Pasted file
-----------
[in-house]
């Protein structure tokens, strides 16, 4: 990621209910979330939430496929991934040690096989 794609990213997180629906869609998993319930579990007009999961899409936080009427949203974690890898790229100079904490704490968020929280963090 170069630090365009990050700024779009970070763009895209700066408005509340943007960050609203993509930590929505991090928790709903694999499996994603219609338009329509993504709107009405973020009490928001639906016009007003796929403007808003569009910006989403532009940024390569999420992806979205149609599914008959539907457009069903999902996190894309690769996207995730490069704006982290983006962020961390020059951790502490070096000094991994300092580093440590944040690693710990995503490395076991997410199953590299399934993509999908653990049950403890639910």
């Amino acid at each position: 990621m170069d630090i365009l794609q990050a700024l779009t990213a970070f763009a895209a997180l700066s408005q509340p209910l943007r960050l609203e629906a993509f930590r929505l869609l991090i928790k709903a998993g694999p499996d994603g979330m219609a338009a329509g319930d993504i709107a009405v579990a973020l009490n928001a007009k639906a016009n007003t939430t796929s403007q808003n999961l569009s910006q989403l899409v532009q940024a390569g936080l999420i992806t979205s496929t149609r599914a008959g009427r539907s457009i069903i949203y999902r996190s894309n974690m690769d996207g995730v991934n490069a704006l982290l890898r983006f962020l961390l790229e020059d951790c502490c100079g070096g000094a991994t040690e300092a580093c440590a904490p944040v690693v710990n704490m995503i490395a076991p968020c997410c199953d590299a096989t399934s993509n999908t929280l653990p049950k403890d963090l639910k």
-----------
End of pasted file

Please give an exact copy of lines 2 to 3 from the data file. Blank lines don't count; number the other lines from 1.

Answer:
């Protein structure tokens, strides 16, 4: 990621209910979330939430496929991934040690096989 794609990213997180629906869609998993319930579990007009999961899409936080009427949203974690890898790229100079904490704490968020929280963090 170069630090365009990050700024779009970070763009895209700066408005509340943007960050609203993509930590929505991090928790709903694999499996994603219609338009329509993504709107009405973020009490928001639906016009007003796929403007808003569009910006989403532009940024390569999420992806979205149609599914008959539907457009069903999902996190894309690769996207995730490069704006982290983006962020961390020059951790502490070096000094991994300092580093440590944040690693710990995503490395076991997410199953590299399934993509999908653990049950403890639910």
């Amino acid at each position: 990621m170069d630090i365009l794609q990050a700024l779009t990213a970070f763009a895209a997180l700066s408005q509340p209910l943007r960050l609203e629906a993509f930590r929505l869609l991090i928790k709903a998993g694999p499996d994603g979330m219609a338009a329509g319930d993504i709107a009405v579990a973020l009490n928001a007009k639906a016009n007003t939430t796929s403007q808003n999961l569009s910006q989403l899409v532009q940024a390569g936080l999420i992806t979205s496929t149609r599914a008959g009427r539907s457009i069903i949203y999902r996190s894309n974690m690769d996207g995730v991934n490069a704006l982290l890898r983006f962020l961390l790229e020059d951790c502490c100079g070096g000094a991994t040690e300092a580093c440590a904490p944040v690693v710990n704490m995503i490395a076991p968020c997410c199953d590299a096989t399934s993509n999908t929280l653990p049950k403890d963090l639910k």